Give A Little Bit – Supertramp
So you sit down with a lead sheet or a piece of music and it tells you the opening chords of this particular song are A major followed by D major. And so you go and play your standard A and D chords and get all disappointed because “it doesn’t sound like the record.” You can tell that you’re in the right key but you can also tell that it’s not quite right. Your problem is probably this: you may have the right chords, but you’re playing them in the wrong place on the fretboard.
Give A Little Bit, the opening song on the Supertramp album Even In the Quietest Moments, demonstrates this concept. It involves the use of chord shapes to create different voicings for familiar chords.
And, lest we forget:
These files are the author’s own work and represents his interpretation of this song. They are intended solely for private study, scholarship or research.
And if you’d like, I’ll add the usual secondary disclaimer as well: No, this is NOT a note-for-note transcription from the recording. You’ll be able to tell that right from the opening measure since my rhythm is different than the original guitar part.
When I play solo, more often than not it is with a twelve-string acoustic guitar. So anything I can do to showcase the full warm tone of the twelve-string is welcome. I also tend to give myself lots of vocal cues whenever I can fit them into a pattern. So you’ll see both of these stylistic quirks in most of my lessons.
Give A Little Bit is in the key of D and is played at a moderate tempo in 4/4 time. The main rhythm chord pattern, established in the introduction, relies on these particular chord voicings:
If you were to chase this song down in TAB or sheet music, chances are that you’ll find this progression written out as A – D – A – D – G – A – G – A. These fingerings of the chords, though, give this song it’s signature sound. The A and G (G6/A) chords are, essentially, first position Fmaj7 chords moved up the neck. I tend to think of these as “E-shape” because I think of the F chord as an E-shape chord. The D ( Dadd9/A) is an A-shape on the seventh fret. You will notice, I’m sure, that both of these are slightly different from the E and A-shaped chords we studied in Moving On Up in that we are leaving the first (high E) string open throughout the changes. This, along with the open A string in the bass, is creating a drone, or a sustained tone that jazzes up the standard A, D and G chords. This use of partial chord shapes, whether for rhythm guitar (as we are doing here) or lead guitar, is an essential technique for the intermediate guitarist to learn.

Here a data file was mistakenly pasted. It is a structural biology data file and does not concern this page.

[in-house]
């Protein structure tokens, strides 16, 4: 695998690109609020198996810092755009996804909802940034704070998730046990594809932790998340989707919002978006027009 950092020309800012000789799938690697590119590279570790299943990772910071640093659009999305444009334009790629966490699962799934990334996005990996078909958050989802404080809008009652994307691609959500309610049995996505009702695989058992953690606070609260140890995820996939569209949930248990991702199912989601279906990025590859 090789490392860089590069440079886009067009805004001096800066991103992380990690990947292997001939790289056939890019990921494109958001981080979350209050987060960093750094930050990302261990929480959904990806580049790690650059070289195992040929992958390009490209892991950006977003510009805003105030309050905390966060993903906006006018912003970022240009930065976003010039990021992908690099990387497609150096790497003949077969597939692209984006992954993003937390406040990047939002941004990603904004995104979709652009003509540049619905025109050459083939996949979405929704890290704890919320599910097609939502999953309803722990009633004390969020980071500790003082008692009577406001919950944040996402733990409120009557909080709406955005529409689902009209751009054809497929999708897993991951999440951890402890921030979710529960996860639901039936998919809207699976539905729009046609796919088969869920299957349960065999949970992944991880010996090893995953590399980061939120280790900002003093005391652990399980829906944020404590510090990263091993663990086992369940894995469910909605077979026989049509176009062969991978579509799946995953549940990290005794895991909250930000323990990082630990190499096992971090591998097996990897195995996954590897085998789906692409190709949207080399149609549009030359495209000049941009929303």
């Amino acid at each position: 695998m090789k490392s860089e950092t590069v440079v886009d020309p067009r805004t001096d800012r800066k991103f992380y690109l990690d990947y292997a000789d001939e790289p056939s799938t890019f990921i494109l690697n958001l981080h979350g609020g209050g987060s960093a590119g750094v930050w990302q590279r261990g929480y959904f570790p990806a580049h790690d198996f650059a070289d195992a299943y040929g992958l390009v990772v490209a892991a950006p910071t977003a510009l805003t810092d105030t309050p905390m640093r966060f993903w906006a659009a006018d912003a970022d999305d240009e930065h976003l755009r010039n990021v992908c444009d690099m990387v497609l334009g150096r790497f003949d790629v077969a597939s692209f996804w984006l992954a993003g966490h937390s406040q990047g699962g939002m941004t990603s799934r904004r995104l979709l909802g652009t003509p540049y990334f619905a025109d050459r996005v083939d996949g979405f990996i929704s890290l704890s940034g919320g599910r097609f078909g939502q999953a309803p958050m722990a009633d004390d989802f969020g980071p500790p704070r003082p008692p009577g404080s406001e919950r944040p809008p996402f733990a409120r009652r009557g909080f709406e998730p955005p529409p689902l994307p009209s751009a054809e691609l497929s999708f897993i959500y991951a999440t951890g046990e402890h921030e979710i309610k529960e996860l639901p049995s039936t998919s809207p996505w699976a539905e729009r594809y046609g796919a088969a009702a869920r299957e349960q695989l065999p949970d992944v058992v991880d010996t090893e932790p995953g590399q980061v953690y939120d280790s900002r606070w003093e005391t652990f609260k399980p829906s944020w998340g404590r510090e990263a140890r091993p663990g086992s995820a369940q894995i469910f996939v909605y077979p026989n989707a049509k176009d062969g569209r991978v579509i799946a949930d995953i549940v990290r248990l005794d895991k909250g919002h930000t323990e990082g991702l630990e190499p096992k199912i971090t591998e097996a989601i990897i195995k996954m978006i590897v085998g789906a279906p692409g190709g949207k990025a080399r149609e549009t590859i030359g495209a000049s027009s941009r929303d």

One other thing I’d like to note here – and it may seem like a minor thing now, but it’s one of those little things that can save you a lot of grief later – is which fingers to use on which strings. When I am moving along the fretboard I try to find ways to change my fingering as little as possible. For me, the easiest way of doing this is to use my middle finger as an anchor. In other words, my middle finger will more often than not be on the same string. Here in the intro and the first part of the verses, it plays the G string. So on the A and G chords, my ring finger is on the D string notes while the index finger frets the proper note on the B string. When I switch from the A to the D, I simply pick up the ring finger to free up the D string and place it on the seventh fret of the B string:
As I said, this may seem obvious to a lot of you, but it becomes very important when we get to the coda.
My strumming pattern for this song is slightly different from that of the recording. I prefer to give it a triplet feel because I prefer the way it sounds. Here, though, are both rhythms:
You should feel free to play around with them. Who knows? You may very likely come up with something different that you prefer.
The first four lines of the verses are repetitions of this pattern. The progression is broken up at the fifth line, where the chords change to Bm, Em, E, G and finally A. I prefer using these chords:
This voicing of the Bm7 gives me a B note in the bass as well as an open B string. Since B is also the note of the melody at this point, playing this particular chord gives me a way to boost my voice. Likewise, the Emadd9, my voicings of the Em and even the E7 and the G (with the D on the third fret of the B string) support the song’s melody.
I also like to throw in a single F# note in the bass (second fret, sixth string), creating a walk from the E7 to the G. This is purely stylistic and it’s also fun.
When we reach the A, I use an A7 turnaround, much like the one we used in Babylon: